Increasing COVID-19 cases and a flu season looming over an already-strained Ontario health system mean now is the time to reinstate some mask mandates, the former head of the province’s science table said Friday.
Emergency rooms across the province had to close for hours or days at a time throughout the summer, with some closings persisting now. Many ERs are reporting high patient volumes and long wait times, with children’s hospitals in particular reporting high demand.
The kind of strain seen through August and September is normally seen in the midst of a bad flu season, which is worrying, said Dr. Fahad Razak. Health care workers and the system itself have been under relentless strain for the past 2½ years of the pandemic, and there is “very little capacity” to respond to accelerating COVID-19 cases, Dr. Razak said.
“Personally, I would say that the criteria to require something like a mask mandate is clearly here,” said Dr. Razak, an internist at St. Michael’s Hospital.
“For anyone who says, ‘Let’s not do that,’ I would ask, ‘What is the alternative at this point? How do we keep the system that has so little capacity, how do we get it to continue to run over the winter?”
Public Health Ontario said in a report this week that the proportion of the new BQ. 1 and BQ. 1.1 Omicron subvariants in the province, which appear to be more transmissible, is growing twice as quickly as the currently dominant BA. 5 strain.
COVID-19 activity in the province is generally stable, Public Health Ontario said, though it has been gradually increasing since early September. However, the BQ subvariants have a high risk potential for transmissibility, reinfection and lowered vaccine effectiveness, PHO said.
“A COVID-19 pandemic strategy that relies entirely on immunity from current vaccines and past infection will be limited in its ability to affect transmission,” the report said.
“Continuous [whole genome sequencing] surveillance, monitoring of the impacts of implementation/removal of public health measures, and efforts to increase vaccine equity can all help prepare Ontario for the next stages of the COVID-19 pandemic.”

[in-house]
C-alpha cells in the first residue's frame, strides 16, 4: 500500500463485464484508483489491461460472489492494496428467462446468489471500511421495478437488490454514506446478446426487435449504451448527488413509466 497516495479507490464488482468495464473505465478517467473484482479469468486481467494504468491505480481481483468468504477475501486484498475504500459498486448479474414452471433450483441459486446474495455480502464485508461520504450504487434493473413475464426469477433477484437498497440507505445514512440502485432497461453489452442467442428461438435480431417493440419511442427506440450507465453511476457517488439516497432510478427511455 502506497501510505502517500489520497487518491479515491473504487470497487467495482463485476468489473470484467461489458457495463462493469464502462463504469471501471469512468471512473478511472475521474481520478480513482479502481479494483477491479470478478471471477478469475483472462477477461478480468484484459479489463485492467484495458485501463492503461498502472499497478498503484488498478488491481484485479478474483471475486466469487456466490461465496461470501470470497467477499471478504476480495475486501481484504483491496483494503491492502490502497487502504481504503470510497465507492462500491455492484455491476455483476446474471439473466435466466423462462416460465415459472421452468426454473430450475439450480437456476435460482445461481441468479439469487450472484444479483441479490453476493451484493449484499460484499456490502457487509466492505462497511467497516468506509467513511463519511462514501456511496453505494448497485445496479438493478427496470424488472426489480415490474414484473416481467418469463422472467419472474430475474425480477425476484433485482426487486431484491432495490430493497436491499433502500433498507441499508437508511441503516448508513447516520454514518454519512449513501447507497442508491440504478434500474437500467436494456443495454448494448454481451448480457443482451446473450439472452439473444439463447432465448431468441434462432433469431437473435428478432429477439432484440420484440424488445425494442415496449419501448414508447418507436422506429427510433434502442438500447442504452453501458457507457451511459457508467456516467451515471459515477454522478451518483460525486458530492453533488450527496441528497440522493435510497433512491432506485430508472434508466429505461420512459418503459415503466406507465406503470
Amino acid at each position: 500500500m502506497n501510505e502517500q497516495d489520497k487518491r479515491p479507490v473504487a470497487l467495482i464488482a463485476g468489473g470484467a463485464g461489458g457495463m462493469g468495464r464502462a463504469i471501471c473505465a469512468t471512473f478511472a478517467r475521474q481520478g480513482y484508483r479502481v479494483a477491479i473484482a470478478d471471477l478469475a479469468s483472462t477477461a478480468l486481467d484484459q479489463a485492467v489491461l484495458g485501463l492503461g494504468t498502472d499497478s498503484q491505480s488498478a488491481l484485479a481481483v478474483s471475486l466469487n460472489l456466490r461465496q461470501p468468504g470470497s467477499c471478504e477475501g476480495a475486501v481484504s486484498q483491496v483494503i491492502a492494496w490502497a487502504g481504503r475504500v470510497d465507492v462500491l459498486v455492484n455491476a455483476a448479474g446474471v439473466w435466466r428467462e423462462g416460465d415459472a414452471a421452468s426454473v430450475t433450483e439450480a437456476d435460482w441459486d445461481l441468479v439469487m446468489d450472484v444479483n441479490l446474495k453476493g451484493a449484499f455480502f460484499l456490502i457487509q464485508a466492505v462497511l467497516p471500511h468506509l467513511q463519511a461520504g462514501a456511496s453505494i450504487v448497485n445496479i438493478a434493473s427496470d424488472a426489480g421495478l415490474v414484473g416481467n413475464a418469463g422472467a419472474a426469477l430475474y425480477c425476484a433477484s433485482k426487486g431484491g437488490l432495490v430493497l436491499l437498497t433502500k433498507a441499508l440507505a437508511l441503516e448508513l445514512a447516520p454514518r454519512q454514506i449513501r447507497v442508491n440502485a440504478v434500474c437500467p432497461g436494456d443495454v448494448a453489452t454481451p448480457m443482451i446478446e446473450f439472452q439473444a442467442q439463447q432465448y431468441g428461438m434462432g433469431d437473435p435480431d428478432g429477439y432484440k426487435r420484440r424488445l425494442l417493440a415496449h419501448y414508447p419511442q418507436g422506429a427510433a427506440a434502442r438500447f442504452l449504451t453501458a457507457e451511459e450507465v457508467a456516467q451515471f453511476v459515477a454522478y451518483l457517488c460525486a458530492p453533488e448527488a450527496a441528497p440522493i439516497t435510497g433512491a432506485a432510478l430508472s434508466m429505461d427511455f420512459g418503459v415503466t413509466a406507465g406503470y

Dr. Zain Chagla, an infectious disease specialist at St. Joseph’s Healthcare in Hamilton, said Ontario will likely see a BQ-driven wave, as Europe has, though one that may be short-lived. However, he did not recommend a return to mask mandates right now.
“Masking is always controversial,” Dr. Chagla said. “I think we have to evaluate how much the population is willing to do it and how much you can recommend versus other interventions. But I think it’s probably the last thing to pull in terms of all of this.”
It is important to ensure that people over 60 or who are immunocompromised get COVID-19 booster doses, he said.
“Not to say that it’s time to panic, but it is time for especially the highest-risk populations to make sure that they’re up to date with immunity and accessing treatments to keep them away from hospitals,” Dr. Chagla said.
“There’s a lot going on, right? So there is obviously I think the modelling for this year’s flu season is not looking pretty at all.”
Dr. Razak said he and his colleagues are starting to admit patients with the flu to hospital – something he has not had to do in the past two years, when public-health measures such as masking kept not only COVID-19, but other viruses like influenza at bay.
“Flu has historically stressed our system,” he said. “It has caused massive problems.”
Public Health Ontario said flu season has not yet started, though positivity and case numbers are on the rise – increasing from 158 lab-confirmed cases in the week ending Oct. 15 to 321 cases in the week ending Oct. 22.
When asked about mask mandates, Hannah Jensen, a spokesperson for Health Minister Sylvia Jones, said the ministry is committed to ensuring the health and safety of all Ontarians.
“COVID-19 vaccinations and boosters remain the best tool to keep people healthy and out of hospitals,” Ms. Jensen wrote.
“The bivalent vaccine, along with continued access to testing and antivirals and updated public health guidance, gives Ontarians the tools they need to make the best decisions for themselves on how to stay safe [and] healthy.”
Dr. Gerald Evans, an infectious disease expert at Queen’s University, said Ontarians should not be “overly worried” at this point about the BQ subvariants, though the growth rate is a cause for some concern.